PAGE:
The 2016 election of Donald Trump as president, combined with a Republican-controlled Congress, could result in a partial or complete repeal of the Affordable Care Act (ACA). Here is a reminder of what has been achieved under the ACA -- and what California now stands to lose.
Nationally, the uninsured rate is at a historic low:
- 20 million Americans are covered as a result of the ACA.
- Close to 90% of all Americans are now covered: The uninsured rate fell from 16.6% in 2013 to a historic low of 10.5% in 2015.
Some of the ACA's biggest gains have been in California:
- Over 5 million Californians have insurance as a result of the ACA -- roughly a quarter of all Americans covered under the law.
- 91% of Californians are now insured. The uninsured rate in California fell from 17.2% in 2013 to a historic low of 8.6% in 2015.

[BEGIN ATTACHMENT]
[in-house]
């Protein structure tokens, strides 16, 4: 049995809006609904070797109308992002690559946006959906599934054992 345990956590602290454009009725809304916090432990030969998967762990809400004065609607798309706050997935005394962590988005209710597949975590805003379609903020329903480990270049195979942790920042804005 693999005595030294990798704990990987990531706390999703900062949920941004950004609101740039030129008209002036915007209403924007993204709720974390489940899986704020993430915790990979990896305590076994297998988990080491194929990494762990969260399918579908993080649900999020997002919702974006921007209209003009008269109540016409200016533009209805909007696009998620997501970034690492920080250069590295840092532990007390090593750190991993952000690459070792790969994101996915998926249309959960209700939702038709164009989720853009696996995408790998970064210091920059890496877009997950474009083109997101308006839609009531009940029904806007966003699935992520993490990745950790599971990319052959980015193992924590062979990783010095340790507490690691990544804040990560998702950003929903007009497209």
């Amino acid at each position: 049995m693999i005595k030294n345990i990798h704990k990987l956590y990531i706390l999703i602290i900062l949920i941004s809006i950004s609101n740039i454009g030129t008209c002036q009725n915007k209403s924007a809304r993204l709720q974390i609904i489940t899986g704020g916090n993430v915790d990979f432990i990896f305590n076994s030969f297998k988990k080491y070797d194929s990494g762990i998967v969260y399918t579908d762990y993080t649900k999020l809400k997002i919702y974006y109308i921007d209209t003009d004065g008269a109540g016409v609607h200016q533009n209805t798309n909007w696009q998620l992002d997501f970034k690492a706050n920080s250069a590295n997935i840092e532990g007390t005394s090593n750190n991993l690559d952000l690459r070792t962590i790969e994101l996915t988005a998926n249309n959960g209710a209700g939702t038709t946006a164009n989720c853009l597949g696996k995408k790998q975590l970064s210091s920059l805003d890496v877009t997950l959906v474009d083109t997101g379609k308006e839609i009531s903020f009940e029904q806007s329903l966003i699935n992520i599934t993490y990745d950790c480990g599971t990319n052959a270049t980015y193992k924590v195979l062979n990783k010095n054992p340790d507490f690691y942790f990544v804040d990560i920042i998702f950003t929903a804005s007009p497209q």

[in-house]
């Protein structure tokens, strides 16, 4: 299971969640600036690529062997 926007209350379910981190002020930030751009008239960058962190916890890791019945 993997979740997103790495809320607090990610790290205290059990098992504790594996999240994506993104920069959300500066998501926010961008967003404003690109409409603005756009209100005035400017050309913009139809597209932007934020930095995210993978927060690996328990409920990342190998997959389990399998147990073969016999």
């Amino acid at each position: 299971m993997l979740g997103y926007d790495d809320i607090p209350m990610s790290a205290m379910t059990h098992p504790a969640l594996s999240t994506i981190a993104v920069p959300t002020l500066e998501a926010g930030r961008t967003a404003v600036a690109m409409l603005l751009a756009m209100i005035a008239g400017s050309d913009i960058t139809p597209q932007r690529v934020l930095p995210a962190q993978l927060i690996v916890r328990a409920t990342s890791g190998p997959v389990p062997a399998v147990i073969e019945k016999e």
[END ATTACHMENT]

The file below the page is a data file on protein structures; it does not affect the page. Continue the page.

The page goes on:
- In California, the uninsured rate dropped across all racial/ethnic groups, with the greatest gains seen among Latinos. Between 2013 and 2015, 1.5 million additional Latinos gained coverage, and the uninsured rate in this population fell from 23% to 12%.
The sources of coverage for the more than 5 million Californians insured under the ACA include:
- 1.4 million bought insurance on Covered California.
- 3.7 million Californians enrolled in Medi-Cal under the ACA expansion -- representing more than a quarter of the 13.6 million Californians now covered under Medi-Cal.
- Hundreds of thousands of young adults under the age of 26 were able to stay on their parents' plan.
Over 1 million Californians receive financial assistance to afford coverage through Covered California:
- Of Covered California's 1.4 million consumers, 1.2 million receive federal subsidies to help them pay their monthly premiums.
- The average federal premium subsidy per household is $438/month.
The California Health Care Foundation will work to protect the coverage and access to care that millions of Californians have gained under the ACA. We remain committed to building a health care system that works for all Californians.